Tsunamis aren’t common, but when they do happen, they usually cause a lot of damage. Here’s how you can protect yourself, your home, and your car.
When it comes to preparing for and insuring against natural disasters and weather events that could damage or destroy their homes, most Americans focus on tornadoes, hurricanes, earthquakes, and floods.
Which makes a lot of sense. Those perils are far more common – or at least prompt more worrying – than volcanic eruptions, sinkholes, or tsunamis.
Still, tsunamis, in particular, are a bigger threat to people who live along or near US coastlines than many realize.
According to the National Oceanic and Atmospheric Administration, for example, an average of two tsunamis cause damage somewhere in the world each year. And every 15 years or so, an especially destructive tsunami sweeps the globe.
If neither of those stats sound all that worrisome, consider this list of “recent” tsunamis:
In other words, major tsunamis don’t happen often, but when they do, they tend to have a huge impact.
How can you protect yourself, your loved ones, and your property from these devastating waves? One solution is to make sure your auto and homeowners insurance policies offer enough coverage. Another is to purchase flood insurance.
Both Alaska and Hawaii have seen quite of lot of tsunami activity throughout their histories, for instance. Washington, Oregon, and Northern California, on the other hand, have seen less activity, but that may not hold true for much longer.
Why? The Pacific Ocean is chock-full of areas called subduction zones. And, as any geologist or oceanographer will tell you, subduction zones produce the world’s most powerful tsunamis (and earthquakes).
That’s a problem for people who live and work in the Northwestern corner of the US because one of these zones – the Cascadia Subduction Zone – looms just off the coast. In fact, the 600-mile-long fault stretches from Canada’s Vancouver Island all the way down to northern California.
As a result, tsunamis are more likely to hit the coastal portions of the states in this region than they are to hit any other location in the continental US.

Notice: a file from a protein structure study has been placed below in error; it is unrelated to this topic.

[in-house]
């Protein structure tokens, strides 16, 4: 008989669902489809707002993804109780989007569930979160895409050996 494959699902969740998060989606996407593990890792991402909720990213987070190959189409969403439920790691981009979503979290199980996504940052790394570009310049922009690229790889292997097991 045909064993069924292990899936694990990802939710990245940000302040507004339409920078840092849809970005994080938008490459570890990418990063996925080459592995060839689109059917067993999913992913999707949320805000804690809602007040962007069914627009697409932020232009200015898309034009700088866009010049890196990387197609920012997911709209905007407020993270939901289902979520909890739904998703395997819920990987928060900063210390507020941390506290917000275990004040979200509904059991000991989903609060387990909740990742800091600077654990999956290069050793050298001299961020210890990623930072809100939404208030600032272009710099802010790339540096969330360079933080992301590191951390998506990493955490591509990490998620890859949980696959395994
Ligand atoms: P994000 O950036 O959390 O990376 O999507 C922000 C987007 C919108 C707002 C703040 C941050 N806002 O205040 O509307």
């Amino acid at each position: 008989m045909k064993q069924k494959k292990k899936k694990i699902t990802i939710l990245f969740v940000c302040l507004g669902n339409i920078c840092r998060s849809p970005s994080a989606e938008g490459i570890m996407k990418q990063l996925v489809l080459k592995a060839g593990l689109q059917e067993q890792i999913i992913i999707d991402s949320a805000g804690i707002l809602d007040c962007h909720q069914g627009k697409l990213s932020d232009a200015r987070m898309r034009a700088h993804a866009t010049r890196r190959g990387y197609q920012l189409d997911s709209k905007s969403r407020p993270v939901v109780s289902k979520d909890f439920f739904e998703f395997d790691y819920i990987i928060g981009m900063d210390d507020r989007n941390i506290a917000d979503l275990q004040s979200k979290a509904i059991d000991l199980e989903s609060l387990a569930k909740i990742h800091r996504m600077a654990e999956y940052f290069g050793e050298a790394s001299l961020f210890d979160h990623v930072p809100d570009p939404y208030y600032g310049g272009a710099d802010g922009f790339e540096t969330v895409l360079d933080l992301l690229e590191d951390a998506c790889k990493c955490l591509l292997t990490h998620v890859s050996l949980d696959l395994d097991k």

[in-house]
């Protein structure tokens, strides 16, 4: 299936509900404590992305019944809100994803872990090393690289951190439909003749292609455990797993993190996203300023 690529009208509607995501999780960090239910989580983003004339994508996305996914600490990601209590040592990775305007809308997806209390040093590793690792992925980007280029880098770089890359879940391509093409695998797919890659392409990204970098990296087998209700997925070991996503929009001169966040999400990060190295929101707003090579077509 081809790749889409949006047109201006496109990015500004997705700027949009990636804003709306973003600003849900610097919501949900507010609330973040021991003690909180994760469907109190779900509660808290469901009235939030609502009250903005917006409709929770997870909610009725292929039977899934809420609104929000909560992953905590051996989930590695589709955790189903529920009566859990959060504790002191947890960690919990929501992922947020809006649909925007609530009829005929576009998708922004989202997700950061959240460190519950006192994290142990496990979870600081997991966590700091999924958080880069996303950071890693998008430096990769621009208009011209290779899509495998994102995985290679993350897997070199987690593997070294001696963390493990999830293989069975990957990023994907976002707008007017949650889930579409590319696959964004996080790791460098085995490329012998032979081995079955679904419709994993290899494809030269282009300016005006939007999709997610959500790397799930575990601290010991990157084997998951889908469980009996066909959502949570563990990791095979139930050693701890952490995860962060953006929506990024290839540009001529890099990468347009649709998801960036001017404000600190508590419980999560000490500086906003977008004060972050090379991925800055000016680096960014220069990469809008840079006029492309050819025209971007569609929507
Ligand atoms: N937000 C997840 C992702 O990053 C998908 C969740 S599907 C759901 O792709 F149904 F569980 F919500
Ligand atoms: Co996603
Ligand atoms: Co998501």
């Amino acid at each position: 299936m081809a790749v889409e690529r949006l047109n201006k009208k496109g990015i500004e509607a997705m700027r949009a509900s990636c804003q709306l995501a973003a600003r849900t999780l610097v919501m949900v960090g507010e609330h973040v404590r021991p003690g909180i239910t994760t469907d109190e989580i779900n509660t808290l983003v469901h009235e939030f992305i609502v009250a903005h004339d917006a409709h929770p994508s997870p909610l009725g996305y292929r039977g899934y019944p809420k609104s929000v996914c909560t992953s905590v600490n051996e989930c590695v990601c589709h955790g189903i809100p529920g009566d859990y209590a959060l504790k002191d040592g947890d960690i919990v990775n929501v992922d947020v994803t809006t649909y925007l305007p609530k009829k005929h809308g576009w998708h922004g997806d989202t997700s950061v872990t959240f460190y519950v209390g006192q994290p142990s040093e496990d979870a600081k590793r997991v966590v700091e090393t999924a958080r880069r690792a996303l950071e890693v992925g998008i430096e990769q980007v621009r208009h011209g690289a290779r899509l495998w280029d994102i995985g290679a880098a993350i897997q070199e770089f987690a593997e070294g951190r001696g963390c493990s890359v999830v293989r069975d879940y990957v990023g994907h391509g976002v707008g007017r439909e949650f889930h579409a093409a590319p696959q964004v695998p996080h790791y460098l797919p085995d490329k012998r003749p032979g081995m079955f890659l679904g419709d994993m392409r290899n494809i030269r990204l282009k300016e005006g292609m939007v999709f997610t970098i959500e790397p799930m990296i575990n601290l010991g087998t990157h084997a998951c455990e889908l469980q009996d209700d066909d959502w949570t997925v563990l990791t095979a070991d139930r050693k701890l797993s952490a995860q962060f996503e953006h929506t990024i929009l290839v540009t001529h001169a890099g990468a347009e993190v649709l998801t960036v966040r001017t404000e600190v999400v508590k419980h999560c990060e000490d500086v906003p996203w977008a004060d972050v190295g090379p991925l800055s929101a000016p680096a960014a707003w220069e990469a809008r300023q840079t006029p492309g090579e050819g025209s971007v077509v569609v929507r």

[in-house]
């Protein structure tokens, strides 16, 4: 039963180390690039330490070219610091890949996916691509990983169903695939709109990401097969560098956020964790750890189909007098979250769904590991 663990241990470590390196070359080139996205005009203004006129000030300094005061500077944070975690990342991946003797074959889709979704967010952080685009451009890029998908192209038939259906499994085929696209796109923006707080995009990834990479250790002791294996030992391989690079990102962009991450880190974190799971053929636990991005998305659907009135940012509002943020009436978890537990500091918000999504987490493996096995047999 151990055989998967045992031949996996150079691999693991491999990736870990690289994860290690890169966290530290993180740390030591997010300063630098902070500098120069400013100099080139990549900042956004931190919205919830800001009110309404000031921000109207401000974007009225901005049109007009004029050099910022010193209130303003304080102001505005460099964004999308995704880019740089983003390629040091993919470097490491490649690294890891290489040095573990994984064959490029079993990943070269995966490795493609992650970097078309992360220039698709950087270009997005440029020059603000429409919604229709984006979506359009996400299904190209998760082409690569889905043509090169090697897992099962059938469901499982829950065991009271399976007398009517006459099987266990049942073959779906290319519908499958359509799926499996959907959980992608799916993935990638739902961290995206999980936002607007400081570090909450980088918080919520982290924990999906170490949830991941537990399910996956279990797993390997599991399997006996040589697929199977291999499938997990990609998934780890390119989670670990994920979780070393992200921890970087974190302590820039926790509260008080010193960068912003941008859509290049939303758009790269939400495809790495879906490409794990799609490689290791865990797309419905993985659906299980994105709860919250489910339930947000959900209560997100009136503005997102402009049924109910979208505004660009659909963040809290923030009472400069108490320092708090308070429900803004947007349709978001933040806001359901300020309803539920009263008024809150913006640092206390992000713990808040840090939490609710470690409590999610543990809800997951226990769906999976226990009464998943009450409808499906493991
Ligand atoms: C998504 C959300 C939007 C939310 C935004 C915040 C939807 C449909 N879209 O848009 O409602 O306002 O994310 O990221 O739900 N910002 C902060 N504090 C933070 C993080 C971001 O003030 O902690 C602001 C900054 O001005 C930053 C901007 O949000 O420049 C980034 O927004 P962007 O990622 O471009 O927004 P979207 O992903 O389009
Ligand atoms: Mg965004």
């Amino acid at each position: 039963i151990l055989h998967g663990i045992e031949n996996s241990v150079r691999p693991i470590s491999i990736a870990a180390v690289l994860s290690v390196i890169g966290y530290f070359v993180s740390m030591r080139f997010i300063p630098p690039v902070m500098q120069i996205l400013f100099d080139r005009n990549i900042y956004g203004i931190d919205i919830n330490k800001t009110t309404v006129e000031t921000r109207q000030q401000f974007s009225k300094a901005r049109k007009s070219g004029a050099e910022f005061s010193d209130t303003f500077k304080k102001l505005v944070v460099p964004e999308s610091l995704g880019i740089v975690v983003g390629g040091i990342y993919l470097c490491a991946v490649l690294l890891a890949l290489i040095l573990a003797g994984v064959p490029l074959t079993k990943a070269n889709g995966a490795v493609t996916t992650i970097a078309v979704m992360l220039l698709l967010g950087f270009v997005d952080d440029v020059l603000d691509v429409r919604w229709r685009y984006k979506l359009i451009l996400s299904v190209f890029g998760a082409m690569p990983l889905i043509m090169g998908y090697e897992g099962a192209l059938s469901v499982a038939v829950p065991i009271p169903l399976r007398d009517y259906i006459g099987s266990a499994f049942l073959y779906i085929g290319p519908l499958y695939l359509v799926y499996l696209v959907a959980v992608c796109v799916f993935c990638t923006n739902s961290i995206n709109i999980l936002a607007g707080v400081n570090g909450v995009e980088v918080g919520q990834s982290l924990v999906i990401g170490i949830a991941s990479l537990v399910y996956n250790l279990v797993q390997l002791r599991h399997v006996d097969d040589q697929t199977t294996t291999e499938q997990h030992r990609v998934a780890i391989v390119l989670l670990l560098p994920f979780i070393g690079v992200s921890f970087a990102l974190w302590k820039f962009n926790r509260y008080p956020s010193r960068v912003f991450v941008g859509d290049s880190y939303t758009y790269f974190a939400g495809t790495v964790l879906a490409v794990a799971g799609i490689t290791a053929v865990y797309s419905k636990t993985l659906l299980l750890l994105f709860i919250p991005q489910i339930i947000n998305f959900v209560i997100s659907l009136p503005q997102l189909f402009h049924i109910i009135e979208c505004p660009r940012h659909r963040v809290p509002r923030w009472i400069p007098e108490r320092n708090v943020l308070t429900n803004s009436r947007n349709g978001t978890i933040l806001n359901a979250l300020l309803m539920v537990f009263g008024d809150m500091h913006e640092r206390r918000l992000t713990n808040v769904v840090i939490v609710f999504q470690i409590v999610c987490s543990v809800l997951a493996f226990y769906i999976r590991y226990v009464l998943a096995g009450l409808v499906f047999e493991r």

Add to that the fact that “the Washington and Oregon coasts and the Puget Sound region are veined with unstable seismic fault lines,” as NW Insurance Council president Karl Newman said after the Tohoku tsunami, and you’ve got a situation that’s ripe for disaster.
Although tsunamis pose the biggest threat to Americans who live in Alaska, California, Oregon, Washington, and Hawaii, that doesn’t mean East Coasters are in the clear as far as their risk is concerned.
One reason for this is the majority of low-lying cities along the East Coast aren’t prepared to deal with the amount of water a tsunami would dump on them. (A good case in point: 2012’s Hurricane Sandy. It flooded the streets and subway lines of New York City and caused millions to lose power.)
Admittedly, there’s less potential for tsunamis to strike the East Coast of the US than the West Coast. Still, at least a few massive tsunamis have impacted Atlantic locations in the past. That history has prompted some experts to suggest similar devastation is on the horizon for places like Boston, New York City, and Washington, D.C.
The most recent example of what could happen to those and other locales under the right circumstances: the tsunami that surprised Newfoundland in 1929. In most places, its waves reached about 26 feet high, though they were up to twice that in some of this Canadian island’s narrow bays. Twenty-eight people died as a result, and hundreds more were left homeless.